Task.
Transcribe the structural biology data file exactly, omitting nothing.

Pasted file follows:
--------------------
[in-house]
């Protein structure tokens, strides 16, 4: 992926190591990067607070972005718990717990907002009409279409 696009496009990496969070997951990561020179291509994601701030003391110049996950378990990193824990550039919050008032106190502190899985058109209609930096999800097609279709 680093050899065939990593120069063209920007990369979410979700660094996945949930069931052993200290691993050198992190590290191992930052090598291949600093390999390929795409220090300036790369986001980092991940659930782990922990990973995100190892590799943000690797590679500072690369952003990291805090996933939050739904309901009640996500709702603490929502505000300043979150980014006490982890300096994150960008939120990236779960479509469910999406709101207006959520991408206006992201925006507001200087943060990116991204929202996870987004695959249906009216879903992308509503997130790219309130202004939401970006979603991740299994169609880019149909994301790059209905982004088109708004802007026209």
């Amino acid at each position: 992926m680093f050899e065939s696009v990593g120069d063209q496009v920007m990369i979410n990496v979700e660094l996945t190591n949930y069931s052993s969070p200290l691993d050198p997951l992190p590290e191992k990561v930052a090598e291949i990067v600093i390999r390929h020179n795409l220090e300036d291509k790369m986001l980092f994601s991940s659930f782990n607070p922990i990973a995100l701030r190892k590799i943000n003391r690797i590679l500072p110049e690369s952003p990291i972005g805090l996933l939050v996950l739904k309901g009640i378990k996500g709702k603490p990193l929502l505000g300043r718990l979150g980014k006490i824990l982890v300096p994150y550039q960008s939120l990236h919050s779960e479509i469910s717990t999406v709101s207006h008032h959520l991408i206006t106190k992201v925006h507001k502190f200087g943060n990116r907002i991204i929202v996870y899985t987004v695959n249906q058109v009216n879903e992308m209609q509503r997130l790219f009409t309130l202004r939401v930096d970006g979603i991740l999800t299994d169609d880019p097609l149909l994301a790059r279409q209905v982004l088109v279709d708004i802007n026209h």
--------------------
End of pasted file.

[in-house]
């Protein structure tokens, strides 16, 4: 992926190591990067607070972005718990717990907002009409279409 696009496009990496969070997951990561020179291509994601701030003391110049996950378990990193824990550039919050008032106190502190899985058109209609930096999800097609279709 680093050899065939990593120069063209920007990369979410979700660094996945949930069931052993200290691993050198992190590290191992930052090598291949600093390999390929795409220090300036790369986001980092991940659930782990922990990973995100190892590799943000690797590679500072690369952003990291805090996933939050739904309901009640996500709702603490929502505000300043979150980014006490982890300096994150960008939120990236779960479509469910999406709101207006959520991408206006992201925006507001200087943060990116991204929202996870987004695959249906009216879903992308509503997130790219309130202004939401970006979603991740299994169609880019149909994301790059209905982004088109708004802007026209």
């Amino acid at each position: 992926m680093f050899e065939s696009v990593g120069d063209q496009v920007m990369i979410n990496v979700e660094l996945t190591n949930y069931s052993s969070p200290l691993d050198p997951l992190p590290e191992k990561v930052a090598e291949i990067v600093i390999r390929h020179n795409l220090e300036d291509k790369m986001l980092f994601s991940s659930f782990n607070p922990i990973a995100l701030r190892k590799i943000n003391r690797i590679l500072p110049e690369s952003p990291i972005g805090l996933l939050v996950l739904k309901g009640i378990k996500g709702k603490p990193l929502l505000g300043r718990l979150g980014k006490i824990l982890v300096p994150y550039q960008s939120l990236h919050s779960e479509i469910s717990t999406v709101s207006h008032h959520l991408i206006t106190k992201v925006h507001k502190f200087g943060n990116r907002i991204i929202v996870y899985t987004v695959n249906q058109v009216n879903e992308m209609q509503r997130l790219f009409t309130l202004r939401v930096d970006g979603i991740l999800t299994d169609d880019p097609l149909l994301a790059r279409q209905v982004l088109v279709d708004i802007n026209h």